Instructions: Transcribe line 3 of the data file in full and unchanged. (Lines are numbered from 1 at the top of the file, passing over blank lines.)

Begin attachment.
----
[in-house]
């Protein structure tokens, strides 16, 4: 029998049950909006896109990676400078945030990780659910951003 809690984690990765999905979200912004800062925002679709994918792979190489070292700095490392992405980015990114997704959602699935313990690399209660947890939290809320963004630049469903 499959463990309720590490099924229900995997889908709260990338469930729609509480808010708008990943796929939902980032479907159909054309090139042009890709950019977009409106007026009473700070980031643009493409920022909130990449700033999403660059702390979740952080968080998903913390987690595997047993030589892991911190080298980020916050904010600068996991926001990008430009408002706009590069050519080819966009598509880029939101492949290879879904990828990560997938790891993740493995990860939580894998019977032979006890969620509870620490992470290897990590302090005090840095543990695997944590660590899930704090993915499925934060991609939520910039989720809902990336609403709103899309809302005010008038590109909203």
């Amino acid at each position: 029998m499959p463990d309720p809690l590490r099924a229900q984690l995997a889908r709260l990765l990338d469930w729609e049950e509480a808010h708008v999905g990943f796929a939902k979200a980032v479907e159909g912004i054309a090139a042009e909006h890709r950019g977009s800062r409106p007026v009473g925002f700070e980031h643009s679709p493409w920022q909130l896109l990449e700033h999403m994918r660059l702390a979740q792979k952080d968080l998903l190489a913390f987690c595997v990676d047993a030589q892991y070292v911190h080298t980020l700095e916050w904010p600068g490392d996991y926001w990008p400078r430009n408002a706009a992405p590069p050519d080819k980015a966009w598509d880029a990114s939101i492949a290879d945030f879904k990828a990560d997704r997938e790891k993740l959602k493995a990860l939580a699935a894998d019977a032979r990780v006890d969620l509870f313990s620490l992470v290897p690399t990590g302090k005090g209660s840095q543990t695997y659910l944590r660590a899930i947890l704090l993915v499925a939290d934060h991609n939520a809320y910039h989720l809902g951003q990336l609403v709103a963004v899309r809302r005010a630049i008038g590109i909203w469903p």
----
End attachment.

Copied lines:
């Amino acid at each position: 029998m499959p463990d309720p809690l590490r099924a229900q984690l995997a889908r709260l990765l990338d469930w729609e049950e509480a808010h708008v999905g990943f796929a939902k979200a980032v479907e159909g912004i054309a090139a042009e909006h890709r950019g977009s800062r409106p007026v009473g925002f700070e980031h643009s679709p493409w920022q909130l896109l990449e700033h999403m994918r660059l702390a979740q792979k952080d968080l998903l190489a913390f987690c595997v990676d047993a030589q892991y070292v911190h080298t980020l700095e916050w904010p600068g490392d996991y926001w990008p400078r430009n408002a706009a992405p590069p050519d080819k980015a966009w598509d880029a990114s939101i492949a290879d945030f879904k990828a990560d997704r997938e790891k993740l959602k493995a990860l939580a699935a894998d019977a032979r990780v006890d969620l509870f313990s620490l992470v290897p690399t990590g302090k005090g209660s840095q543990t695997y659910l944590r660590a899930i947890l704090l993915v499925a939290d934060h991609n939520a809320y910039h989720l809902g951003q990336l609403v709103a963004v899309r809302r005010a630049i008038g590109i909203w469903p």